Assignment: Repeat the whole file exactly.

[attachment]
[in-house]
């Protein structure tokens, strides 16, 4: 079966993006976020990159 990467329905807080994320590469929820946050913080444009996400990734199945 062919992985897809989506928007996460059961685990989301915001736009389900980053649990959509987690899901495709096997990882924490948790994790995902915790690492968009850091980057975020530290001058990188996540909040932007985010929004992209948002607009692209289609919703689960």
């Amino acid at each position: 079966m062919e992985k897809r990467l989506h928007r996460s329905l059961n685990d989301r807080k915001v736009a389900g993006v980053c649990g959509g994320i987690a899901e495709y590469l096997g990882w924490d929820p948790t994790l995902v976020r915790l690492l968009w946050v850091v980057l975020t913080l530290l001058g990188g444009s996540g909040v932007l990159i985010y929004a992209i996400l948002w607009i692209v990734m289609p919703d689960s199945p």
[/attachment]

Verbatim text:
[in-house]
């Protein structure tokens, strides 16, 4: 079966993006976020990159 990467329905807080994320590469929820946050913080444009996400990734199945 062919992985897809989506928007996460059961685990989301915001736009389900980053649990959509987690899901495709096997990882924490948790994790995902915790690492968009850091980057975020530290001058990188996540909040932007985010929004992209948002607009692209289609919703689960």
């Amino acid at each position: 079966m062919e992985k897809r990467l989506h928007r996460s329905l059961n685990d989301r807080k915001v736009a389900g993006v980053c649990g959509g994320i987690a899901e495709y590469l096997g990882w924490d929820p948790t994790l995902v976020r915790l690492l968009w946050v850091v980057l975020t913080l530290l001058g990188g444009s996540g909040v932007l990159i985010y929004a992209i996400l948002w607009i692209v990734m289609p919703d689960s199945p």